The attack caused a major loss in communications in Ukraine in the early hours of Russia’s invasion, top Ukrainian cybersecurity official Victor Zhora told reporters earlier this month. Asked who was responsible, Zhora said “We don’t need to attribute it since we have obvious evidence that it was organized by Russian hackers to disrupt connection between customers that use this satellite system.”
The owner, U.S.-based Viasat, provided new details of how the cyberattack, the biggest known such attack in the war so far, was conducted and its wide-ranging impact. The attack affected users from Poland to France and knocked off remote access to thousands of wind turbines in central Europe.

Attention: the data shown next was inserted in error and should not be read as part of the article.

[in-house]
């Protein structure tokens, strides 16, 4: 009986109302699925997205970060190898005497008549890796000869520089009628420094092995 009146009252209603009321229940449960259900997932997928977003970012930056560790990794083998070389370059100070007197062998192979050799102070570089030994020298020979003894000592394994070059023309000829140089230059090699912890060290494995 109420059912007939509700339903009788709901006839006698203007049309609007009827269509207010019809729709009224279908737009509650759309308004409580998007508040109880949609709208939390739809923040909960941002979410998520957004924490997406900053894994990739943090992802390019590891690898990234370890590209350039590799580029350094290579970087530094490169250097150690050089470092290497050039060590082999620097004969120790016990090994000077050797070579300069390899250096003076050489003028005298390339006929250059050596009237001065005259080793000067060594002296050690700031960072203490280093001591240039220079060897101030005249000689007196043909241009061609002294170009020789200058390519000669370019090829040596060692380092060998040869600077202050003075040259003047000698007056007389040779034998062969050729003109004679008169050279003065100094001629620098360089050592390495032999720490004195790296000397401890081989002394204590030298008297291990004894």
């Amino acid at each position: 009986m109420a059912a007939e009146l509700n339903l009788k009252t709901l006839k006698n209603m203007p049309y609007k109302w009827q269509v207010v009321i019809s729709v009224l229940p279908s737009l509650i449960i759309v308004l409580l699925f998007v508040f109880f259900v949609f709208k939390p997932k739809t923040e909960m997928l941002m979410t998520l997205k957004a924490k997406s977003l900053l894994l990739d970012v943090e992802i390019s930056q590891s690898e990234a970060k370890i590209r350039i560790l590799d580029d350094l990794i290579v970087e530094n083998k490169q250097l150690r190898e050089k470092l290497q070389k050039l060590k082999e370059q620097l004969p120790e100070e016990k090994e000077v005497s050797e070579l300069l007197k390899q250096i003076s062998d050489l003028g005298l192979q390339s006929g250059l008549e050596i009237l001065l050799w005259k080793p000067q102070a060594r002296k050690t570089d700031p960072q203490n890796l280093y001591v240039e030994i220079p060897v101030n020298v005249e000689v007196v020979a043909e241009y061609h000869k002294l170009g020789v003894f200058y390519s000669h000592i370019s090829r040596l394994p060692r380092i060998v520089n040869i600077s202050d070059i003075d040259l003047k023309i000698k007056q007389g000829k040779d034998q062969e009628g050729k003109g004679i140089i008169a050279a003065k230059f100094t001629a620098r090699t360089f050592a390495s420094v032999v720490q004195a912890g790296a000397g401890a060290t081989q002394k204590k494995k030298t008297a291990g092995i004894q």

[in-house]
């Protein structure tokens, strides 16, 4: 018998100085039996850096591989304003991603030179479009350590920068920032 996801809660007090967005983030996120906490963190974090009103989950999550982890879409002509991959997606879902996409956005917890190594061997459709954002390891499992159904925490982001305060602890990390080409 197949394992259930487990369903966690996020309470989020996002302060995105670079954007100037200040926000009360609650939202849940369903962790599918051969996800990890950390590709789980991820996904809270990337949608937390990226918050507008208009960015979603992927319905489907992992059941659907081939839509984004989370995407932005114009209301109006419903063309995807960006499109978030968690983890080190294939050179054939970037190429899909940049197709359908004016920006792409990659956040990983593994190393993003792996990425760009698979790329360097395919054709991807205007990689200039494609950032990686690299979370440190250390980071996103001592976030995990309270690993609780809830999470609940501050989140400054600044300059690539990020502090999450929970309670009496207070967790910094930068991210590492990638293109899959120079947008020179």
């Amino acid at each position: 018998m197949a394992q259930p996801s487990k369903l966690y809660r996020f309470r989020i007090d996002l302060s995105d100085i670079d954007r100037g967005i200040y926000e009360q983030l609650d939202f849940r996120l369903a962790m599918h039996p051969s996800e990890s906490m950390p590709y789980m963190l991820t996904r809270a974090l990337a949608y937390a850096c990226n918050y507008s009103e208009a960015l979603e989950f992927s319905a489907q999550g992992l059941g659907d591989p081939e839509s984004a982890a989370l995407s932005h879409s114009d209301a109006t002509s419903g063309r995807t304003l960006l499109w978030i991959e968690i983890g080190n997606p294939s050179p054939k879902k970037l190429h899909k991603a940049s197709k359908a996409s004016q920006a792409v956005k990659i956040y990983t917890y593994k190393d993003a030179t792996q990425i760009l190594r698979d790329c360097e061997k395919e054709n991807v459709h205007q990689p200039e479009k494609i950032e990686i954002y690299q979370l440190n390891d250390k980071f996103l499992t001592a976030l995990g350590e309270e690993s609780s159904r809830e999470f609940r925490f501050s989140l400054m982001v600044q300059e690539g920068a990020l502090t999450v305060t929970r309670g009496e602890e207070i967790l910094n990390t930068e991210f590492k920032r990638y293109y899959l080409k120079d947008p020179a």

Viasat did not say in its statement who it believed was responsible for the attack. Ukrainian officials have blamed Russian hackers.
The Viasat attack, coming just as Russia was launching its invasion, was considered at the time by many a harbinger of a wave of serious cyberattacks extending beyond Ukraine. But, so far, those attacks haven’t materialized, though security researchers say the most impactful war-related cyber operations are likely occurring in the shadows. A free-for-all of lesser attacks, many apparently carried out by volunteers, have been carried out.
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